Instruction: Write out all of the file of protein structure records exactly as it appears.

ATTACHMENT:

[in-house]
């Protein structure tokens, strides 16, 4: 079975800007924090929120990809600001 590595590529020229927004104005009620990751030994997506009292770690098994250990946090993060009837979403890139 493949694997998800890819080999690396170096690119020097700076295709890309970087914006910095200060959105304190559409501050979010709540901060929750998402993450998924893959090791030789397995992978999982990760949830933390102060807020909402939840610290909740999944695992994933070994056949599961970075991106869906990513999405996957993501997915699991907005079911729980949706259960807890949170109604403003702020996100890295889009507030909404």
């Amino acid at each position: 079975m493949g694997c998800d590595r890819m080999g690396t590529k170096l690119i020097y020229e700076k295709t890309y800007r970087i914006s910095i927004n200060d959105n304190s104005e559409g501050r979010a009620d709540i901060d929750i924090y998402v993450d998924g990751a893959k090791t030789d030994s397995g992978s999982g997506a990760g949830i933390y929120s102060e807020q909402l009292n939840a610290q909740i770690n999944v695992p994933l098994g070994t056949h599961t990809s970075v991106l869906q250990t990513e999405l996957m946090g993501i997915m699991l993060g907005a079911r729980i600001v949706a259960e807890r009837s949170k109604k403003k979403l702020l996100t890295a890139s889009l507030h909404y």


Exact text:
[in-house]
């Protein structure tokens, strides 16, 4: 079975800007924090929120990809600001 590595590529020229927004104005009620990751030994997506009292770690098994250990946090993060009837979403890139 493949694997998800890819080999690396170096690119020097700076295709890309970087914006910095200060959105304190559409501050979010709540901060929750998402993450998924893959090791030789397995992978999982990760949830933390102060807020909402939840610290909740999944695992994933070994056949599961970075991106869906990513999405996957993501997915699991907005079911729980949706259960807890949170109604403003702020996100890295889009507030909404």
């Amino acid at each position: 079975m493949g694997c998800d590595r890819m080999g690396t590529k170096l690119i020097y020229e700076k295709t890309y800007r970087i914006s910095i927004n200060d959105n304190s104005e559409g501050r979010a009620d709540i901060d929750i924090y998402v993450d998924g990751a893959k090791t030789d030994s397995g992978s999982g997506a990760g949830i933390y929120s102060e807020q909402l009292n939840a610290q909740i770690n999944v695992p994933l098994g070994t056949h599961t990809s970075v991106l869906q250990t990513e999405l996957m946090g993501i997915m699991l993060g907005a079911r729980i600001v949706a259960e807890r009837s949170k109604k403003k979403l702020l996100t890295a890139s889009l507030h909404y």